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Apprenticeship Basics


Apprenticeship offers you on the job training supplemented with technical classroom instruction. Apprentices work under the supervision of qualified journeyworkers to develop their chosen trade or skill and learn the techniques, materials, and equipment associated with that trade.

Classroom instruction that provides training in theoretical and technical aspects of the trade is required. Minimum class time is 144 hours for each year of apprenticeship, but may be higher for some trades.

Apprentices are generally evaluated every six months and receive pay raises based on their proven progress in skill development as well as their classroom proficiency. When a registered apprenticeship program sponsor verifies that the apprentice has fulfilled all requirements of the training program, the Labor Cabinet will issue a certificate of completion. This nationally recognized certification is verification that the completing apprentice is a fully qualified skilled worker in the trade.

Apprenticeship Participation

  • Industries Participating in Registered Apprenticeship
  • Construction
  • Manufacturing
  • Telecommunications
  • Information Technology/Networking
  • Service and Retail Industries
  • Health Care
  • Public Utilities
  • Public Sector

Apprenticeship Benefits

For Employers

    Skilled workers trained to industry/employer specifications to produce quality results Reduced turnover Increased productivity Industry's need to remain competitive by investing in the development and continuous upgrade of the skills of its workforce Reduced worker compensation costs due to an emphasis on safety training Compliance with federal and state equal opportunity requirements facilitated

For apprentices and journeyworkers

  • Jobs that usually pay higher wages
  • Higher quality of life and skills versatility
  • Portable credentials recognized nationally and often globally
  • Opportunity for college credit and future degrees

For Kentucky

  • Highly skilled workforce
  • Increased competitive edge in a global economy
  • System to contribute to and sustain economic growth
  • Decreased need to import skilled workers

Operation and Funding of a Program

Registered apprenticeship programs are operated in the private and public sectors by employer, employer association or joint labor-management sponsors. Program sponsors pay most of the training costs while also progressively increasing wages to their apprentices as they gain skills. Registered apprenticeship can be competency based or time based depending on the sponsor's needs. Registered apprenticeship programs range from one (1) to six (6) or more years in length. Because the content of the training program is driven by industry needs, the end result is workers with skills that are in high demand.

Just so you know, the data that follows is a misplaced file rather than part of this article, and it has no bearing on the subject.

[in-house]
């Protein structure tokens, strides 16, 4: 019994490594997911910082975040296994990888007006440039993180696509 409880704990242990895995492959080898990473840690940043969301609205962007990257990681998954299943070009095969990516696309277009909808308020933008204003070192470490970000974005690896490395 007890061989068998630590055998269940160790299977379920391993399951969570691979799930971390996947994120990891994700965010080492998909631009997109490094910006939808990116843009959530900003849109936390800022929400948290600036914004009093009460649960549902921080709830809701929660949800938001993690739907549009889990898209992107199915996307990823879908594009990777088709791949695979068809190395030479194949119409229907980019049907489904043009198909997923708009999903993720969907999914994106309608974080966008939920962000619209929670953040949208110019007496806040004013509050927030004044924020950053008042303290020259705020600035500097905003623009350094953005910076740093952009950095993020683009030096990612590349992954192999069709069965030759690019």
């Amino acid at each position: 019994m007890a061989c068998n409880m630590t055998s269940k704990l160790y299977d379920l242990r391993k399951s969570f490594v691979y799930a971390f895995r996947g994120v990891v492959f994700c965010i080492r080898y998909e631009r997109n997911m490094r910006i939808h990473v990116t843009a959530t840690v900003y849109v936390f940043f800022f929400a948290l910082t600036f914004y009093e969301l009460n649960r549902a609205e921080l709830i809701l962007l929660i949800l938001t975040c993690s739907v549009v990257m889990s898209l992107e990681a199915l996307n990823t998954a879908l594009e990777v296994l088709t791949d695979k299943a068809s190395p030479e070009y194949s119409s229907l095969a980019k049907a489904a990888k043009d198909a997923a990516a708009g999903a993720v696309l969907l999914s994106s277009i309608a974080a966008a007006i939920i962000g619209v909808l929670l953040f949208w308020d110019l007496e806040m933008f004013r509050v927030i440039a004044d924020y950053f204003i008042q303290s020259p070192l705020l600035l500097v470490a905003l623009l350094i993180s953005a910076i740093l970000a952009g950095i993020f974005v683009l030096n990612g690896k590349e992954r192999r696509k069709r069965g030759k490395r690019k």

Government's Role

The Kentucky Labor Cabinet, Division of Employment Standards, Apprenticeship and Mediation in cooperation with the Bureau of Apprenticeship and Training is authorized to oversee Kentucky's apprenticeship system. The Division of Employment Standards, Apprenticeship and Mediation is responsible for:

  • Registering apprenticeship programs that meet federal and state standards
  • Protecting the safety and welfare of apprentices
  • Issuing nationally recognized and portable Certificates of Completion to apprentices
  • Promoting the development of new programs through marketing and technical assistance
  • Assuring that all programs provide high-quality training
  • Assuring that all programs produce skilled, competent workers

Establishing a Program

Registered apprenticeship is a voluntary industry-driven training program. The registered apprenticeship program can be a partnership of business and organized labor as the primary operators of programs, or implemented by employers or employer associations. Government plays a support role. The Kentucky Labor Cabinet, Division of Employment Standards, Apprenticeship and Mediation provide technical consulting services on the development of the apprenticeship standards.

Employers or groups of employers and unions design, organize, manage and finance registered apprenticeship programs under a set of apprenticeship standards which include an on-the-job training outline, related classroom instruction curriculum, and the apprenticeship operating procedures. These standards are then registered with the Labor Cabinet.

Start an Apprenticeship

Employer Documentation

Part of the start-up process requires the sponsor (employer) to create a systematic means of keeping accurate on-the-job training documentation as well as the classroom instructional verification records. Your apprenticeship coordinator will assist in helping you set up a record system that will best meet your needs relative to trade and course of study. This required documentation is essential in the verification process especially when your apprenticeship coordinator is conducting a compliance review.

Forms used by the apprenticeship coordinators are designed to implement, track, and confirm the specific stages of the apprenticeship program. If you have any questions about proper documentation, please contact your apprenticeship coordinator or the Division of Employment Standards, Apprenticeship and Training.